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Michelle Munyikwa is College's first UNCF-Merck Fellow

  • Doing research
    Doing research  Michelle Munyikwa '11 shows Lizabeth Allison where she found a collection of misfolded proteins known as aggresomes. Munyikwa has been working in Allison's lab on the movement of components within the cell.  
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Michelle Munyikwa ’11 is the first student at the College of William and Mary to be named a UNCF • Merck Undergraduate Fellow.

She is one of only 15 U.S. recipients of the award, which is intended to encourage African American undergraduate students interested in biomedical sciences. Munyikwa’s award includes an impressive slate of benefits. It will fund up to $25,000 of her college tuition and fees. She also will be able to participate in two summer internships in Merck’s state-of-the art industrial laboratories, mentored by a Merck scientist, and will receive two summer internship research stipends totaling at least $10,000.

"This is an incredible recognition for Michelle. She is truly an amazing student and the Merck scholarship is a testament to her hard work, diligence and potential," said Fanchon Glover, William & Mary's assistant to the president for diversity and community initiatives. "I look forward to following her exciting journey."

Munyikwa was born in Zimbabwe, and now lives with her family in Lewes, Delaware. At the College, she is an anthropology and interdisciplinary studies major concentrating in biochemistry. She has been working in the lab of Lizabeth Allison, Hamilton Professor and chair in William & Mary’s Department of Biology.

“For me, the Merck fellowship means that I get to do the kind of research that I think I would like to do for my career,” Munyikwa said. “I like basic science research, but I am also curious about translational research and I am looking forward to experiencing that over the next two summers.”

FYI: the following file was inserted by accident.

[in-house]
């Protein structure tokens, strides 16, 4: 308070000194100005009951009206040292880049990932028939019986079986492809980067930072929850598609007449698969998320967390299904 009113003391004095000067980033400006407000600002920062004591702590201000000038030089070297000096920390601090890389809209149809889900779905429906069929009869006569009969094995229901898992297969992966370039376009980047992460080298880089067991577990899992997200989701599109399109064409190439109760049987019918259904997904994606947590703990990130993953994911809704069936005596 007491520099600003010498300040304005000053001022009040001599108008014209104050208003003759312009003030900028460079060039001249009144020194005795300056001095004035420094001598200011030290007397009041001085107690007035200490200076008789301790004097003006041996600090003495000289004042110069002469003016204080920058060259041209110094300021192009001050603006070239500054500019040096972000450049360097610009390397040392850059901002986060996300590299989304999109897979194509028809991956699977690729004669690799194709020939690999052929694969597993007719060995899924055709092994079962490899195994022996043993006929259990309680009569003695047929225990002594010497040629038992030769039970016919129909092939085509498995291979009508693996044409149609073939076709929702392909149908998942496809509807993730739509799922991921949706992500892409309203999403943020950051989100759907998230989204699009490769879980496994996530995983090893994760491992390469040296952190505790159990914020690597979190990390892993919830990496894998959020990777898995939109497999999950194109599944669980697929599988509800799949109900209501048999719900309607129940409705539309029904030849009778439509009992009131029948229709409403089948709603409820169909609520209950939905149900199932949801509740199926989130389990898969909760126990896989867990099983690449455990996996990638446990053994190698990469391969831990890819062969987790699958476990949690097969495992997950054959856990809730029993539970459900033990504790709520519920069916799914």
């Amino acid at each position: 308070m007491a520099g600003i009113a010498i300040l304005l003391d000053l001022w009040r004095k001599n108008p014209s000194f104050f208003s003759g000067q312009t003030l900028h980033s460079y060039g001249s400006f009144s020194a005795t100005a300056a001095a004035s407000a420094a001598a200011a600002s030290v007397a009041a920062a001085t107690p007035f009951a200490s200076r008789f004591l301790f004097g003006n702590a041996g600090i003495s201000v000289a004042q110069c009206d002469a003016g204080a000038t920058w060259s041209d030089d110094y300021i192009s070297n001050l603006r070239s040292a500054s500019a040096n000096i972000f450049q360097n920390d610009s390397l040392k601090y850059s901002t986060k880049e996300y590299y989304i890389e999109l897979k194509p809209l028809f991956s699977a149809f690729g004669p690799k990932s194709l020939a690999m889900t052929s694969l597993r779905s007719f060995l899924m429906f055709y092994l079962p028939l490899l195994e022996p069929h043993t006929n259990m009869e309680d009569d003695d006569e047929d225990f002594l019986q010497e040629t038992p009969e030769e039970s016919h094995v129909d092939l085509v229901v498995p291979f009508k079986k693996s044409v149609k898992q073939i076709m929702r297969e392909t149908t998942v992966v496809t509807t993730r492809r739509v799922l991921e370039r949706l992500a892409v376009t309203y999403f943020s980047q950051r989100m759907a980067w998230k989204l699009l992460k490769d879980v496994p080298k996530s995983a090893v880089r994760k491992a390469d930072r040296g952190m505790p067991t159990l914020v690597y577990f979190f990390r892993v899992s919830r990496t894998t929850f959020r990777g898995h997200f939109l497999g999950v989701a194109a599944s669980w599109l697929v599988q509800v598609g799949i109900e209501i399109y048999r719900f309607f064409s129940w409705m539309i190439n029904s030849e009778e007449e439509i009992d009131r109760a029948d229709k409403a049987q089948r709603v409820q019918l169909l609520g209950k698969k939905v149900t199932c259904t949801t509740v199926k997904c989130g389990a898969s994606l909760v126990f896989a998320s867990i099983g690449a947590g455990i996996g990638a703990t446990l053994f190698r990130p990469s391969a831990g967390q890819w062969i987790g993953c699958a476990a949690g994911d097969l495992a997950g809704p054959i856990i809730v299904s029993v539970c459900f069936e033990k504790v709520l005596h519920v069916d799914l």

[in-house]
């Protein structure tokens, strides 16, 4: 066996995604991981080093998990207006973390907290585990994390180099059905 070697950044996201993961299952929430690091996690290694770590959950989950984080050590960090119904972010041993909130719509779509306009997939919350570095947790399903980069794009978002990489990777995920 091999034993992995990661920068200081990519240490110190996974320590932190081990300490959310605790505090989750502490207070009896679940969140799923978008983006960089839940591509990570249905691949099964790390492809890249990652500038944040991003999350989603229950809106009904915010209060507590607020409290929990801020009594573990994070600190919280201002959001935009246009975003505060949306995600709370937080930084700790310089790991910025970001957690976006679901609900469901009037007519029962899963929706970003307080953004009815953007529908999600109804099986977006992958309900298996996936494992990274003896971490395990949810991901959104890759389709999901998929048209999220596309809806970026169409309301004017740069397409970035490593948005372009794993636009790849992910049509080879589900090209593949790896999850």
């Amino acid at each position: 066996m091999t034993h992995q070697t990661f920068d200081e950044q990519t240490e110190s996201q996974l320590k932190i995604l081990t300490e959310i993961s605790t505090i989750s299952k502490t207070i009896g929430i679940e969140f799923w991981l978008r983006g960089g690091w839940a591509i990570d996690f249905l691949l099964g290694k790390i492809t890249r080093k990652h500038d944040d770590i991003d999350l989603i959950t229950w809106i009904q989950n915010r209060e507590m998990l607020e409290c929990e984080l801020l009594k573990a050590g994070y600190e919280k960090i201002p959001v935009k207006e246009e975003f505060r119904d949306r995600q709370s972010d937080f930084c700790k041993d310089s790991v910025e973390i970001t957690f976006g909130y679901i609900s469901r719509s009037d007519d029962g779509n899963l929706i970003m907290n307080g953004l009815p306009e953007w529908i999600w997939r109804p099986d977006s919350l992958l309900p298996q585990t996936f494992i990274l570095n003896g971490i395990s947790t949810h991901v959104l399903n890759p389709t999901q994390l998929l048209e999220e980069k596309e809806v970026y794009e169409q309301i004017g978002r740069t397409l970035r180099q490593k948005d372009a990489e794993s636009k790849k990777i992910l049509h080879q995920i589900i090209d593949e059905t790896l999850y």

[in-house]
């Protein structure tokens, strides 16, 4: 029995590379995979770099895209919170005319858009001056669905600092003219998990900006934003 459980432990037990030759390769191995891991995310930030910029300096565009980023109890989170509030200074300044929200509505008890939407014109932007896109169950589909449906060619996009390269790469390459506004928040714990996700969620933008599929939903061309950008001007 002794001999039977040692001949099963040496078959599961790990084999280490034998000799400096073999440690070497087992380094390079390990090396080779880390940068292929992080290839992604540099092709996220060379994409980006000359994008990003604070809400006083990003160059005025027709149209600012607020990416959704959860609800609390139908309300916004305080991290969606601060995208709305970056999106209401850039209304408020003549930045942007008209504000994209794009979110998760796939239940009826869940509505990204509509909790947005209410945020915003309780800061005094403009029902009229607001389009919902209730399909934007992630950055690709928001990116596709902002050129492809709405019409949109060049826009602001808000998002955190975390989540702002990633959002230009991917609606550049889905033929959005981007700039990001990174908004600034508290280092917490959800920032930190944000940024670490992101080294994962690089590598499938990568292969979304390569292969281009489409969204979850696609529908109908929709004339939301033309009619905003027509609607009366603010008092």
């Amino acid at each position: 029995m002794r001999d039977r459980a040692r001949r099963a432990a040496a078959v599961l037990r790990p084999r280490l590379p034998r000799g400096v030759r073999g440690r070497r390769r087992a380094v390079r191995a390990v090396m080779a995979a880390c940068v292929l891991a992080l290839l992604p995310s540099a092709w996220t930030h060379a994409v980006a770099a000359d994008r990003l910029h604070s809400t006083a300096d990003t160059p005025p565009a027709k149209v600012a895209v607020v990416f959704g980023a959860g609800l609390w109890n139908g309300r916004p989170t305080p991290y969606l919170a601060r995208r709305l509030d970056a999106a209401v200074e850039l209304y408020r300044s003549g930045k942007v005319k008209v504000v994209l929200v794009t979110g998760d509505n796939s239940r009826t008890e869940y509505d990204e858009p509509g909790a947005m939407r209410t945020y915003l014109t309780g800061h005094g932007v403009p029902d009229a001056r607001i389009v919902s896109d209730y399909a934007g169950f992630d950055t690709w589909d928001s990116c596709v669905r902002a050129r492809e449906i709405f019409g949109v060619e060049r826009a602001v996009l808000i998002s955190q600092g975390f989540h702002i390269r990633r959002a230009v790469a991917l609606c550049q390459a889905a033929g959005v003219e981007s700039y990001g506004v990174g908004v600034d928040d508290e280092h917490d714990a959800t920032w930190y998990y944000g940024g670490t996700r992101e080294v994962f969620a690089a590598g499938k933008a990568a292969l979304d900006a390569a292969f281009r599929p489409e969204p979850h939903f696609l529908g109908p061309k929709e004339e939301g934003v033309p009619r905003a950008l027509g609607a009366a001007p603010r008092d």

She came to William & Mary as part of the College’s elite Murray Scholars Program, which selects outstanding high school seniors for inclusion in a set of coordinated, research-intensive, faculty-mentored experiences. Munyikwa began doing laboratory research with Allison in 2008, becoming involved in a number of studies involving the biochemistry of cells. She working in the lab full time during the summers of 2008 and 2009. Allison said that the UNCF • Merck Fellowship will give Munyikwa additional experience beyond what she has gained in the labs of William & Mary’s Integrated Science Center.

“Simply put, the Merck scholarship is an ‘investment for life,’” Allison said. “This initiative is instrumental in shaping the rest of a young scientist’s career because of the institutional support, hands-on training and research opportunities, and networking connections.”

The UNCF • Merck award also includes a department grant of up to $10,000 for research.

In addition to her academic and research work, Munyikwa has been involved in campus advocacy groups including Students for Stop Hunger Now and Vox: Voices for Planned Parenthood. She says that after she graduates she intends to continue her career as a scientist.

“I think, in the not too very distant future, I will become faculty at a medical school,” she says. “My overall career goal is to enter the field of academic medicine by way of medical school and master’s programs.”